Recently, I stumbled upon a Laurel and Hardy YouTube clip called ‘Stan Laurel infectious laughing!’ Like Oliver Hardy, I very soon found myself chortling along. Afterwards, I was aware of a lightening of my mood and a more positive approach to the next set of tasks on my job list.
The adage ‘laughter is the best medicine’ is well known and like most people, I am aware of the beneficial mood lightening and even euphoric effects of a good belly laugh, but I investigated further. A quick search revealed that some of the claimed physical benefits of laughter include: boosting immunity, lowering stress hormones, decreasing pain, relaxing muscles and a preventative for heart disease.
However, my attention was drawn to the mental health and social benefits of laughter, which include: adding joy and zest to life, easing anxiety and tension, relieving stress, increased resilience, strengthening relationships, enhancing teamwork, defusing conflict and promoting group bonding. I am struck by how these benefits of laughter align with some of the desired outcomes in coaching conversations. This observation is nothing new to the coaching community, and expert laughter coaches do exist, but I shall be considering how to incorporate laughter, as appropriate, into my existing coaching approaches.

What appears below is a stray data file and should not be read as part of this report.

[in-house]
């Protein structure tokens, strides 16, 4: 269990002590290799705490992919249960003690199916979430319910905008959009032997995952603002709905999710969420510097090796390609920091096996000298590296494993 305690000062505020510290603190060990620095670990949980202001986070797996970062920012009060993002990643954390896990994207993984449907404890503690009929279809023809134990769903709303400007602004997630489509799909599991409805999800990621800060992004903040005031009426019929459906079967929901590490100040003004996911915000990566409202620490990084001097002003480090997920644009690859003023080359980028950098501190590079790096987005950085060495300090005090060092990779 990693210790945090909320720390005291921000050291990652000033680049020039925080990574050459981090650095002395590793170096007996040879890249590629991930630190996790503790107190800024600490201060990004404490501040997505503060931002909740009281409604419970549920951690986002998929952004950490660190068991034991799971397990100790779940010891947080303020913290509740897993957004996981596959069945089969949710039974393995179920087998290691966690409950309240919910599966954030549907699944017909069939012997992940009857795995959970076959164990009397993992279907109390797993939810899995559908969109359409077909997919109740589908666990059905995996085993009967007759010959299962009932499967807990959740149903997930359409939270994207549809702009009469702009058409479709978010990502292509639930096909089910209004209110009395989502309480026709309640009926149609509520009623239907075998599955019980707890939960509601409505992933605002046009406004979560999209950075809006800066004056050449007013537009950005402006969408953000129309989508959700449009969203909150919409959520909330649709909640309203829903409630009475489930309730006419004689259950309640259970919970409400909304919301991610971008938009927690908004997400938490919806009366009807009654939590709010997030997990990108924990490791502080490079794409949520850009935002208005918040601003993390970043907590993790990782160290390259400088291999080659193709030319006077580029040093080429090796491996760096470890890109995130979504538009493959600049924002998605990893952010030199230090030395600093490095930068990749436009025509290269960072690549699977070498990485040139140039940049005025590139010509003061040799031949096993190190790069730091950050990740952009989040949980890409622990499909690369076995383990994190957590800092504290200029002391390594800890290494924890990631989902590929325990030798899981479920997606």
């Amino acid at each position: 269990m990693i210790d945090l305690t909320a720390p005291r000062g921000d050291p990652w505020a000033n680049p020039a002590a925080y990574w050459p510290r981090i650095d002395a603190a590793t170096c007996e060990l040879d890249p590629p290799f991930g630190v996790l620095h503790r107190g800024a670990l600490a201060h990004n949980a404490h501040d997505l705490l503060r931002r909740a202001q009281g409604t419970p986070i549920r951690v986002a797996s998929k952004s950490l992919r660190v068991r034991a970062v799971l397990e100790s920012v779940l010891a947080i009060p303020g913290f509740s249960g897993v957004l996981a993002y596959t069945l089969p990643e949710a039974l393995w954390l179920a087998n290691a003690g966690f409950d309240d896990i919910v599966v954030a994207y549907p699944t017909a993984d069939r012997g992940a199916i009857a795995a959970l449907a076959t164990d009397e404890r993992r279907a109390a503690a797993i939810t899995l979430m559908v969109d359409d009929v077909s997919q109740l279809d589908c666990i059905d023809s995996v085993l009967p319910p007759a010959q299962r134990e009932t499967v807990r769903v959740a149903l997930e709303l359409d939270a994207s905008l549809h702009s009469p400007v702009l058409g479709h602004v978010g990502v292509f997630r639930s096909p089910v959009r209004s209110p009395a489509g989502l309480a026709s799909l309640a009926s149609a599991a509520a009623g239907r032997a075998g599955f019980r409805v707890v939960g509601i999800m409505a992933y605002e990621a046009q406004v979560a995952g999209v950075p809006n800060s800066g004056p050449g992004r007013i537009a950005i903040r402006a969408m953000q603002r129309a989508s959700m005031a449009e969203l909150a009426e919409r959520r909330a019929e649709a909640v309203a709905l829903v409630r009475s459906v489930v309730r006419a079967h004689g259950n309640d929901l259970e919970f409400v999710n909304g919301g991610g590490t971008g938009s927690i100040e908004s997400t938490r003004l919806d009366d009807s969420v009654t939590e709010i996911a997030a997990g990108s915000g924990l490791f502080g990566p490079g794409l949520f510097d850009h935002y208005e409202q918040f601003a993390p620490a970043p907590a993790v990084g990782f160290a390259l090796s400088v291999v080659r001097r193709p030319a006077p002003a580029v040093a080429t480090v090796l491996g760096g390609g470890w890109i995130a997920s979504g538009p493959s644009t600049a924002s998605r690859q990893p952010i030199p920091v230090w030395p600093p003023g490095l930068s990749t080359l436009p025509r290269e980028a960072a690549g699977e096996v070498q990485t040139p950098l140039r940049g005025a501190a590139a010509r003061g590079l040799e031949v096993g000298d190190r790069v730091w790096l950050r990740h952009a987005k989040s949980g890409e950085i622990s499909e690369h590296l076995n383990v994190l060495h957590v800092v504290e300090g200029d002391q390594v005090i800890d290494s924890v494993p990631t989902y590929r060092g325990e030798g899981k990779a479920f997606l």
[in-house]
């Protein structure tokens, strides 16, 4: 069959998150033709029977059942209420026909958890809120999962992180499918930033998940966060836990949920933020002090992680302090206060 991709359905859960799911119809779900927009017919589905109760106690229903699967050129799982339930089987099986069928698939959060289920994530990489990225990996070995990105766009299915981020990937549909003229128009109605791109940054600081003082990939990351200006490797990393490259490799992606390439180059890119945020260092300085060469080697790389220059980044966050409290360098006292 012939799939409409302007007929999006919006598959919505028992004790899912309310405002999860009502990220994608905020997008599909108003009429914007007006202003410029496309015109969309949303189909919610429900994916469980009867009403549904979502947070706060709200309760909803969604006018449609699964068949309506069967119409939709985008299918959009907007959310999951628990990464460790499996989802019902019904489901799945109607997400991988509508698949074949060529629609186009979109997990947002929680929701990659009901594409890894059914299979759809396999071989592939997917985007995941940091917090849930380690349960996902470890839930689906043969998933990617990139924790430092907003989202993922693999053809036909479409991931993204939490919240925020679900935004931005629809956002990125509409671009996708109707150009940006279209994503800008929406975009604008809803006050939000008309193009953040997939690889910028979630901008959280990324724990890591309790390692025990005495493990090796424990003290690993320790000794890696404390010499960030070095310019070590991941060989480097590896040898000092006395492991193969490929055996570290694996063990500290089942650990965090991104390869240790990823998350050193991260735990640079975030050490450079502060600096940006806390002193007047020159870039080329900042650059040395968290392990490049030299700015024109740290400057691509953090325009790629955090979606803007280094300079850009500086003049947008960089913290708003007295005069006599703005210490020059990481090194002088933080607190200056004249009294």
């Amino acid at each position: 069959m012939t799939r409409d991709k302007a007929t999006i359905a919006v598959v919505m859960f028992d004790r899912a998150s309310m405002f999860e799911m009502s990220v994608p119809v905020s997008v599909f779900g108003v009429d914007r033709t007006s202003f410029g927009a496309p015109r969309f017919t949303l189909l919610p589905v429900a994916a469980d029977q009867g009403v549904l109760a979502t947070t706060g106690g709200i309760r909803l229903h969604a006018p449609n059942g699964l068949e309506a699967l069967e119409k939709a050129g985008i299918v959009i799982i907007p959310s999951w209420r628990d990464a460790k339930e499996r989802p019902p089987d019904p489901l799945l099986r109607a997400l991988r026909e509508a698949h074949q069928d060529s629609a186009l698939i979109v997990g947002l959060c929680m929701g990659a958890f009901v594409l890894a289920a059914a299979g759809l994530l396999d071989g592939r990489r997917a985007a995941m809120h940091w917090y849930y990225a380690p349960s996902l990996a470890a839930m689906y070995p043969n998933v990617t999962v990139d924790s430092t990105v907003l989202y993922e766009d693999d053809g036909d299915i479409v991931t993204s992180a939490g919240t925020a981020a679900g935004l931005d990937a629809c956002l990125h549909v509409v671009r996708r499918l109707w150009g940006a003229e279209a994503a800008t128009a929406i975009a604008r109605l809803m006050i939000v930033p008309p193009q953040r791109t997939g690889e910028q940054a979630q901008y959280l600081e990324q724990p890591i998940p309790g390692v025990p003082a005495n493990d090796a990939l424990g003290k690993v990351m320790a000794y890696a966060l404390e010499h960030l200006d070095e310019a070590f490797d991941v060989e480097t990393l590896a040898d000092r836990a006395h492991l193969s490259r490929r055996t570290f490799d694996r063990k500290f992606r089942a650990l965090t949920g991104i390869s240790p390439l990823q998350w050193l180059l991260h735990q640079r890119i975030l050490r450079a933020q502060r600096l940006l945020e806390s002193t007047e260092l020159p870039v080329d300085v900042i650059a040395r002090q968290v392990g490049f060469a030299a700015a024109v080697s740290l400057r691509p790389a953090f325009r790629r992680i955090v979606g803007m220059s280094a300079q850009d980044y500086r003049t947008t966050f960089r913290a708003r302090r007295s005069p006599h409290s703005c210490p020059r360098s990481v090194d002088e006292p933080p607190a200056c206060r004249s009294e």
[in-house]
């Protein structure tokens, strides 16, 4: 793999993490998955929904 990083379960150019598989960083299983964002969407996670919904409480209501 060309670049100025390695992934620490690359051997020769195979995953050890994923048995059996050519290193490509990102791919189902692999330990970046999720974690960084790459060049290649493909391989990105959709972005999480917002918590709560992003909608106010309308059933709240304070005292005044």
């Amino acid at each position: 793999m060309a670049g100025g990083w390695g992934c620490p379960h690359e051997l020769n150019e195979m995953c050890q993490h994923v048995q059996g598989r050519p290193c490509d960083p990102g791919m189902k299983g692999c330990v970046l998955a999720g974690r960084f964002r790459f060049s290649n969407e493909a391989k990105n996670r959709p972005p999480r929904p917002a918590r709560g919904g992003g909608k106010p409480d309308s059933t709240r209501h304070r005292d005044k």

I hope you find the clip gives you a lift, as it did me.